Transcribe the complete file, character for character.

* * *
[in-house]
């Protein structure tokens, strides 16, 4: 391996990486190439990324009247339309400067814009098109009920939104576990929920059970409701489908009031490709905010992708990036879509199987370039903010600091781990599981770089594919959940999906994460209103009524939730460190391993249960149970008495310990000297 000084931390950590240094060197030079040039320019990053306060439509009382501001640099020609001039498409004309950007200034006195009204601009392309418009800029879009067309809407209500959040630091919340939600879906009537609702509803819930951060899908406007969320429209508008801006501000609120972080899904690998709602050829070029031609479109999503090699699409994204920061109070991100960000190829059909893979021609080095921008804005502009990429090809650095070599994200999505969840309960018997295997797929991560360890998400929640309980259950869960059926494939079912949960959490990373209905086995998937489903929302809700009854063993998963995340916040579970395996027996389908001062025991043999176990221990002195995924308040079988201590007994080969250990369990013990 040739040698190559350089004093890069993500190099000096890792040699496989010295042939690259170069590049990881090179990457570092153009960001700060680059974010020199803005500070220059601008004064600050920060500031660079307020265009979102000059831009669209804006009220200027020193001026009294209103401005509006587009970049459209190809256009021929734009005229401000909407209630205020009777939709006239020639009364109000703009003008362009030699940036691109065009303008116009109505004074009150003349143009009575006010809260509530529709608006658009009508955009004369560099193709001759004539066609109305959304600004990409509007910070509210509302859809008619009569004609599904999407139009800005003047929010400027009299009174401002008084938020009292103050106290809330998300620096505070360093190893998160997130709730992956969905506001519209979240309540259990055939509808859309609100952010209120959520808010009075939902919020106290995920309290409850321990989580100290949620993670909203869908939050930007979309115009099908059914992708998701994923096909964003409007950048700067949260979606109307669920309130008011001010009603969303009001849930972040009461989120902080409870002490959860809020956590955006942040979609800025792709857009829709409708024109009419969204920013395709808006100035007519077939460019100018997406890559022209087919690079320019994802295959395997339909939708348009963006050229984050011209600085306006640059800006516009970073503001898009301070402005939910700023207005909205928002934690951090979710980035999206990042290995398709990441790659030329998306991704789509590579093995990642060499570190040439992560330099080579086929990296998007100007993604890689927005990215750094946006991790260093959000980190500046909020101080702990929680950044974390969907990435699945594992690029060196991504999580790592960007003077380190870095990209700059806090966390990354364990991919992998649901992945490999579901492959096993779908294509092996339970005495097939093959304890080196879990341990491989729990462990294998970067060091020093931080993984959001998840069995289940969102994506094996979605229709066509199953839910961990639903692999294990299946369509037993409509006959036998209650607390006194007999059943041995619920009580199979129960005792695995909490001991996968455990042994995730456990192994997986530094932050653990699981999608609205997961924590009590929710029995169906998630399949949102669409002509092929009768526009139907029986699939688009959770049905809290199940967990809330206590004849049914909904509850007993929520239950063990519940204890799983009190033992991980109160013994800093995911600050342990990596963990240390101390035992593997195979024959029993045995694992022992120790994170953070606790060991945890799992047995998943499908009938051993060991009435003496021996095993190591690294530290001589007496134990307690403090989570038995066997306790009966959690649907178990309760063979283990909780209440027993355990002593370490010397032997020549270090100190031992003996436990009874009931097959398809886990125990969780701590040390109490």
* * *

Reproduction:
[in-house]
């Protein structure tokens, strides 16, 4: 391996990486190439990324009247339309400067814009098109009920939104576990929920059970409701489908009031490709905010992708990036879509199987370039903010600091781990599981770089594919959940999906994460209103009524939730460190391993249960149970008495310990000297 000084931390950590240094060197030079040039320019990053306060439509009382501001640099020609001039498409004309950007200034006195009204601009392309418009800029879009067309809407209500959040630091919340939600879906009537609702509803819930951060899908406007969320429209508008801006501000609120972080899904690998709602050829070029031609479109999503090699699409994204920061109070991100960000190829059909893979021609080095921008804005502009990429090809650095070599994200999505969840309960018997295997797929991560360890998400929640309980259950869960059926494939079912949960959490990373209905086995998937489903929302809700009854063993998963995340916040579970395996027996389908001062025991043999176990221990002195995924308040079988201590007994080969250990369990013990 040739040698190559350089004093890069993500190099000096890792040699496989010295042939690259170069590049990881090179990457570092153009960001700060680059974010020199803005500070220059601008004064600050920060500031660079307020265009979102000059831009669209804006009220200027020193001026009294209103401005509006587009970049459209190809256009021929734009005229401000909407209630205020009777939709006239020639009364109000703009003008362009030699940036691109065009303008116009109505004074009150003349143009009575006010809260509530529709608006658009009508955009004369560099193709001759004539066609109305959304600004990409509007910070509210509302859809008619009569004609599904999407139009800005003047929010400027009299009174401002008084938020009292103050106290809330998300620096505070360093190893998160997130709730992956969905506001519209979240309540259990055939509808859309609100952010209120959520808010009075939902919020106290995920309290409850321990989580100290949620993670909203869908939050930007979309115009099908059914992708998701994923096909964003409007950048700067949260979606109307669920309130008011001010009603969303009001849930972040009461989120902080409870002490959860809020956590955006942040979609800025792709857009829709409708024109009419969204920013395709808006100035007519077939460019100018997406890559022209087919690079320019994802295959395997339909939708348009963006050229984050011209600085306006640059800006516009970073503001898009301070402005939910700023207005909205928002934690951090979710980035999206990042290995398709990441790659030329998306991704789509590579093995990642060499570190040439992560330099080579086929990296998007100007993604890689927005990215750094946006991790260093959000980190500046909020101080702990929680950044974390969907990435699945594992690029060196991504999580790592960007003077380190870095990209700059806090966390990354364990991919992998649901992945490999579901492959096993779908294509092996339970005495097939093959304890080196879990341990491989729990462990294998970067060091020093931080993984959001998840069995289940969102994506094996979605229709066509199953839910961990639903692999294990299946369509037993409509006959036998209650607390006194007999059943041995619920009580199979129960005792695995909490001991996968455990042994995730456990192994997986530094932050653990699981999608609205997961924590009590929710029995169906998630399949949102669409002509092929009768526009139907029986699939688009959770049905809290199940967990809330206590004849049914909904509850007993929520239950063990519940204890799983009190033992991980109160013994800093995911600050342990990596963990240390101390035992593997195979024959029993045995694992022992120790994170953070606790060991945890799992047995998943499908009938051993060991009435003496021996095993190591690294530290001589007496134990307690403090989570038995066997306790009966959690649907178990309760063979283990909780209440027993355990002593370490010397032997020549270090100190031992003996436990009874009931097959398809886990125990969780701590040390109490």